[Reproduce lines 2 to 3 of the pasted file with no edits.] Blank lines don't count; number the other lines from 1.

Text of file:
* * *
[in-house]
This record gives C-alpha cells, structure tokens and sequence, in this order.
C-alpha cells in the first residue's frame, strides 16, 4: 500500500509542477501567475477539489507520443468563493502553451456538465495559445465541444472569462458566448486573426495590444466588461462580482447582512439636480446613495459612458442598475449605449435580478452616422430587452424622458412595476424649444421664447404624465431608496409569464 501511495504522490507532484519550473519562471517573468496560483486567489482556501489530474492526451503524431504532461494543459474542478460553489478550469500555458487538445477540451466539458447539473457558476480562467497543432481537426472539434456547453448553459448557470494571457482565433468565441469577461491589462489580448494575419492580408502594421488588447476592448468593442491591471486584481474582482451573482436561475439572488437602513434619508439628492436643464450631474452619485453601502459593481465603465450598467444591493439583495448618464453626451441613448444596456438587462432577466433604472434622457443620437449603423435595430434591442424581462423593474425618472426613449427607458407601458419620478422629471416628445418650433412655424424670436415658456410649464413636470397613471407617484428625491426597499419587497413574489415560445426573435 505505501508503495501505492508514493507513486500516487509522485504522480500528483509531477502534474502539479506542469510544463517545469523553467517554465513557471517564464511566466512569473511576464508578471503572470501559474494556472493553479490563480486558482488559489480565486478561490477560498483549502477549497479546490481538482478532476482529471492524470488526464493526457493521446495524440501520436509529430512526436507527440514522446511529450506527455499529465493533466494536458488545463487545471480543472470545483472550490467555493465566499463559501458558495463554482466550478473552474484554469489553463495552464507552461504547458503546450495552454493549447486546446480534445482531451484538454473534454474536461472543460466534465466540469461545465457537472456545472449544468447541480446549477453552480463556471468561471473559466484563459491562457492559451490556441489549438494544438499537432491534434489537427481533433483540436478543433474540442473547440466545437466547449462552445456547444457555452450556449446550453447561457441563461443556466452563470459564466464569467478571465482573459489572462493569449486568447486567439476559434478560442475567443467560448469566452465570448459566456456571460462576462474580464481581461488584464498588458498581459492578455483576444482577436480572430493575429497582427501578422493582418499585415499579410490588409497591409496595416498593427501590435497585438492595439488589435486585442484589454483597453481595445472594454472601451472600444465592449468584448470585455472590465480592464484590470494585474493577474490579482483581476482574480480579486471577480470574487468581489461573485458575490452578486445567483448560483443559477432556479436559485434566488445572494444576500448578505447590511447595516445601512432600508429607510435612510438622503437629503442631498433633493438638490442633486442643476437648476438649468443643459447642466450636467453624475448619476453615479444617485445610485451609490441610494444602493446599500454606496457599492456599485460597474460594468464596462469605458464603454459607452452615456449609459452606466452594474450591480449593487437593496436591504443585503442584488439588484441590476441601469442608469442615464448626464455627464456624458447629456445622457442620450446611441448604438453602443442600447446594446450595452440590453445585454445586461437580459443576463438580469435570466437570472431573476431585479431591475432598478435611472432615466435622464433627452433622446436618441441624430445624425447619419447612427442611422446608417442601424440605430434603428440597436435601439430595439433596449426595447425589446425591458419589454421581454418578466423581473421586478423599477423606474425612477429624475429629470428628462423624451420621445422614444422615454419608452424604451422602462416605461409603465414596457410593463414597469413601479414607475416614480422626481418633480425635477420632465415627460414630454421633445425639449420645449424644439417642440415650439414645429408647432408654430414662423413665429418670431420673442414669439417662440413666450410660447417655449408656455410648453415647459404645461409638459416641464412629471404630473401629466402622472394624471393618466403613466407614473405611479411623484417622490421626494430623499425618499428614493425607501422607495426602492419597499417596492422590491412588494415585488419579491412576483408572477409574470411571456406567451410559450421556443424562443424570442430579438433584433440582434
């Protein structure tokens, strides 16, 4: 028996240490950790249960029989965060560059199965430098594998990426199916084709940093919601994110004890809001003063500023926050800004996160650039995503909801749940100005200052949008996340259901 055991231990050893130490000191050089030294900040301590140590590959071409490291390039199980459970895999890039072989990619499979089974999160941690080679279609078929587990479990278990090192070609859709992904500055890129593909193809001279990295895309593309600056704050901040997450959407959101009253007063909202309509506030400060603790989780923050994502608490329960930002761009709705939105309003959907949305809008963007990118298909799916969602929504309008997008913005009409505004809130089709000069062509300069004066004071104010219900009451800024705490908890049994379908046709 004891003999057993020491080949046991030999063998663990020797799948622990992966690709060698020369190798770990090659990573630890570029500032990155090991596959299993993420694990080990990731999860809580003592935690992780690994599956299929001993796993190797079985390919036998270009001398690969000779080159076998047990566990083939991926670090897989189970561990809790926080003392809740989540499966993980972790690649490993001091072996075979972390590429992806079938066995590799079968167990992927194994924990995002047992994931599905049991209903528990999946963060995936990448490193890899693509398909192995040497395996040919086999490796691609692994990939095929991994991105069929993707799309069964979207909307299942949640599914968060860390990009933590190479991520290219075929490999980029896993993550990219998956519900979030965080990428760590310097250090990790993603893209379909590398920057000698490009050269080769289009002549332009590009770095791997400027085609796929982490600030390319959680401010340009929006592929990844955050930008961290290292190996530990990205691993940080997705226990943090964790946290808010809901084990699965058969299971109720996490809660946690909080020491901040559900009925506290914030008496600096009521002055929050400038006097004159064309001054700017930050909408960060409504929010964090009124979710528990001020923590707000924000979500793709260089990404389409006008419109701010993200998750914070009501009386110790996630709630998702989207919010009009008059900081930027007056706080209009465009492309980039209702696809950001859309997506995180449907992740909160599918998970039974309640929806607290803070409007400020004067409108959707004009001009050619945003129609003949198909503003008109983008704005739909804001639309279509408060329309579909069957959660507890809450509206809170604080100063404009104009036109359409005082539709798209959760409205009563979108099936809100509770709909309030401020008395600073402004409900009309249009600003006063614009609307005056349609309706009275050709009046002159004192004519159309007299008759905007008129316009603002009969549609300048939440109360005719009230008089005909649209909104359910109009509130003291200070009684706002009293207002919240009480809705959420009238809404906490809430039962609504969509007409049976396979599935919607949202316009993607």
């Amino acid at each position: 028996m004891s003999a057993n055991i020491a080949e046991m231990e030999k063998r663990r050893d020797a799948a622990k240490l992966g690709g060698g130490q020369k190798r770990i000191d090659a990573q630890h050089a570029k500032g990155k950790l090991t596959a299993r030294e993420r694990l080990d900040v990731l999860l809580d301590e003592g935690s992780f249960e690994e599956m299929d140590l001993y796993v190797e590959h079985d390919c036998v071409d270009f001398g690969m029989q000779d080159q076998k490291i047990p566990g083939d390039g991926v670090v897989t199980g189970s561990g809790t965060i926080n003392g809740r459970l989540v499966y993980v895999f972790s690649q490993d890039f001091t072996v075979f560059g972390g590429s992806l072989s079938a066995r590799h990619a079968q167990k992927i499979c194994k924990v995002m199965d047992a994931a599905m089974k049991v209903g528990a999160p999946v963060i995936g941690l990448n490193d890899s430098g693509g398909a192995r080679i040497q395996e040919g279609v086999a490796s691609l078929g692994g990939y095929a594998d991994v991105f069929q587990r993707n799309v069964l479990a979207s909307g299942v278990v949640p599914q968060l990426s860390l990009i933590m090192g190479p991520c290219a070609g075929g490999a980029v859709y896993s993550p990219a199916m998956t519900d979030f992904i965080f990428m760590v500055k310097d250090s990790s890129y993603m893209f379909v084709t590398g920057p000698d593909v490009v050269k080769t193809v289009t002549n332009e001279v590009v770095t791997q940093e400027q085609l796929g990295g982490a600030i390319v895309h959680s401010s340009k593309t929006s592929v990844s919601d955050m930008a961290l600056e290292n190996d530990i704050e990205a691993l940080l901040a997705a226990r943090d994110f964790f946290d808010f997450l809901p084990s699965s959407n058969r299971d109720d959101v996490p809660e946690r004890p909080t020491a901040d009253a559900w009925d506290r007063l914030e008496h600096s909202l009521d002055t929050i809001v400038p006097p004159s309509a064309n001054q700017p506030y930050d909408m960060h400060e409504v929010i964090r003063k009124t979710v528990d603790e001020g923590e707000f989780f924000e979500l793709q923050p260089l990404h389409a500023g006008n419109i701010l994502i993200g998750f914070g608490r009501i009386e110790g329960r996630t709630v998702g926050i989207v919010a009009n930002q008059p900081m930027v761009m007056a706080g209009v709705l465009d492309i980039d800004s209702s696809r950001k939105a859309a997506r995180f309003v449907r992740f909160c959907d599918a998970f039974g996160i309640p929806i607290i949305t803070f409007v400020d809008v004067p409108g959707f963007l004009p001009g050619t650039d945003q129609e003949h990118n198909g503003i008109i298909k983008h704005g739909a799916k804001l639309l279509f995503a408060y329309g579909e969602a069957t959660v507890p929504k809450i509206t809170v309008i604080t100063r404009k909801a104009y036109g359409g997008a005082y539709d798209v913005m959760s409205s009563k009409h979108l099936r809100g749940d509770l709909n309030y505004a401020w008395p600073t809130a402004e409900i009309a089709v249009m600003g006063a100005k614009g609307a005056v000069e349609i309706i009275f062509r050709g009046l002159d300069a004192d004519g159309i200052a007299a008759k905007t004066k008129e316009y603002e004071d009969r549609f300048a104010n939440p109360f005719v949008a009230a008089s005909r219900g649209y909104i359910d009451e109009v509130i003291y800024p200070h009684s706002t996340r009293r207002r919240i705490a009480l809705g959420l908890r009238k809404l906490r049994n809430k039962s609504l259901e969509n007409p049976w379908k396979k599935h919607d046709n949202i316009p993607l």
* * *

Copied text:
This record gives C-alpha cells, structure tokens and sequence, in this order.
C-alpha cells in the first residue's frame, strides 16, 4: 500500500509542477501567475477539489507520443468563493502553451456538465495559445465541444472569462458566448486573426495590444466588461462580482447582512439636480446613495459612458442598475449605449435580478452616422430587452424622458412595476424649444421664447404624465431608496409569464 501511495504522490507532484519550473519562471517573468496560483486567489482556501489530474492526451503524431504532461494543459474542478460553489478550469500555458487538445477540451466539458447539473457558476480562467497543432481537426472539434456547453448553459448557470494571457482565433468565441469577461491589462489580448494575419492580408502594421488588447476592448468593442491591471486584481474582482451573482436561475439572488437602513434619508439628492436643464450631474452619485453601502459593481465603465450598467444591493439583495448618464453626451441613448444596456438587462432577466433604472434622457443620437449603423435595430434591442424581462423593474425618472426613449427607458407601458419620478422629471416628445418650433412655424424670436415658456410649464413636470397613471407617484428625491426597499419587497413574489415560445426573435 505505501508503495501505492508514493507513486500516487509522485504522480500528483509531477502534474502539479506542469510544463517545469523553467517554465513557471517564464511566466512569473511576464508578471503572470501559474494556472493553479490563480486558482488559489480565486478561490477560498483549502477549497479546490481538482478532476482529471492524470488526464493526457493521446495524440501520436509529430512526436507527440514522446511529450506527455499529465493533466494536458488545463487545471480543472470545483472550490467555493465566499463559501458558495463554482466550478473552474484554469489553463495552464507552461504547458503546450495552454493549447486546446480534445482531451484538454473534454474536461472543460466534465466540469461545465457537472456545472449544468447541480446549477453552480463556471468561471473559466484563459491562457492559451490556441489549438494544438499537432491534434489537427481533433483540436478543433474540442473547440466545437466547449462552445456547444457555452450556449446550453447561457441563461443556466452563470459564466464569467478571465482573459489572462493569449486568447486567439476559434478560442475567443467560448469566452465570448459566456456571460462576462474580464481581461488584464498588458498581459492578455483576444482577436480572430493575429497582427501578422493582418499585415499579410490588409497591409496595416498593427501590435497585438492595439488589435486585442484589454483597453481595445472594454472601451472600444465592449468584448470585455472590465480592464484590470494585474493577474490579482483581476482574480480579486471577480470574487468581489461573485458575490452578486445567483448560483443559477432556479436559485434566488445572494444576500448578505447590511447595516445601512432600508429607510435612510438622503437629503442631498433633493438638490442633486442643476437648476438649468443643459447642466450636467453624475448619476453615479444617485445610485451609490441610494444602493446599500454606496457599492456599485460597474460594468464596462469605458464603454459607452452615456449609459452606466452594474450591480449593487437593496436591504443585503442584488439588484441590476441601469442608469442615464448626464455627464456624458447629456445622457442620450446611441448604438453602443442600447446594446450595452440590453445585454445586461437580459443576463438580469435570466437570472431573476431585479431591475432598478435611472432615466435622464433627452433622446436618441441624430445624425447619419447612427442611422446608417442601424440605430434603428440597436435601439430595439433596449426595447425589446425591458419589454421581454418578466423581473421586478423599477423606474425612477429624475429629470428628462423624451420621445422614444422615454419608452424604451422602462416605461409603465414596457410593463414597469413601479414607475416614480422626481418633480425635477420632465415627460414630454421633445425639449420645449424644439417642440415650439414645429408647432408654430414662423413665429418670431420673442414669439417662440413666450410660447417655449408656455410648453415647459404645461409638459416641464412629471404630473401629466402622472394624471393618466403613466407614473405611479411623484417622490421626494430623499425618499428614493425607501422607495426602492419597499417596492422590491412588494415585488419579491412576483408572477409574470411571456406567451410559450421556443424562443424570442430579438433584433440582434